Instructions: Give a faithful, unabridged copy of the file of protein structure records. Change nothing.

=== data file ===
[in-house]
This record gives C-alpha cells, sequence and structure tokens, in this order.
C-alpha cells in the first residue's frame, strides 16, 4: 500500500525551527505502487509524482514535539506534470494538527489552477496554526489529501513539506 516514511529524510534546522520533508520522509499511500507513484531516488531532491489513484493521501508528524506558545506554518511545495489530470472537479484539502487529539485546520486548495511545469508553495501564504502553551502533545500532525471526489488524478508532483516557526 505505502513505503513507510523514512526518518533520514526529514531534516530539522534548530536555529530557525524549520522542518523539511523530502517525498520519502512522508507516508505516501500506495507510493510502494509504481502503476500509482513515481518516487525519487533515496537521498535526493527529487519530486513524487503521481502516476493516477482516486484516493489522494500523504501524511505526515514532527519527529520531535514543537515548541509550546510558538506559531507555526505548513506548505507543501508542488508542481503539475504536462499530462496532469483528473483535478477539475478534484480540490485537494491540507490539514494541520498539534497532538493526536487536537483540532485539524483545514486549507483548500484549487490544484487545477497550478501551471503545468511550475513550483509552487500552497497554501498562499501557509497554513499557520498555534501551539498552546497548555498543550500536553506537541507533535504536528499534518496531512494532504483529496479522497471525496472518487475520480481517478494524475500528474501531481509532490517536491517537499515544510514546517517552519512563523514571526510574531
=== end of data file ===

[in-house]
This record gives C-alpha cells, sequence and structure tokens, in this order.
C-alpha cells in the first residue's frame, strides 16, 4: 500500500525551527505502487509524482514535539506534470494538527489552477496554526489529501513539506 516514511529524510534546522520533508520522509499511500507513484531516488531532491489513484493521501508528524506558545506554518511545495489530470472537479484539502487529539485546520486548495511545469508553495501564504502553551502533545500532525471526489488524478508532483516557526 505505502513505503513507510523514512526518518533520514526529514531534516530539522534548530536555529530557525524549520522542518523539511523530502517525498520519502512522508507516508505516501500506495507510493510502494509504481502503476500509482513515481518516487525519487533515496537521498535526493527529487519530486513524487503521481502516476493516477482516486484516493489522494500523504501524511505526515514532527519527529520531535514543537515548541509550546510558538506559531507555526505548513506548505507543501508542488508542481503539475504536462499530462496532469483528473483535478477539475478534484480540490485537494491540507490539514494541520498539534497532538493526536487536537483540532485539524483545514486549507483548500484549487490544484487545477497550478501551471503545468511550475513550483509552487500552497497554501498562499501557509497554513499557520498555534501551539498552546497548555498543550500536553506537541507533535504536528499534518496531512494532504483529496479522497471525496472518487475520480481517478494524475500528474501531481509532490517536491517537499515544510514546517517552519512563523514571526510574531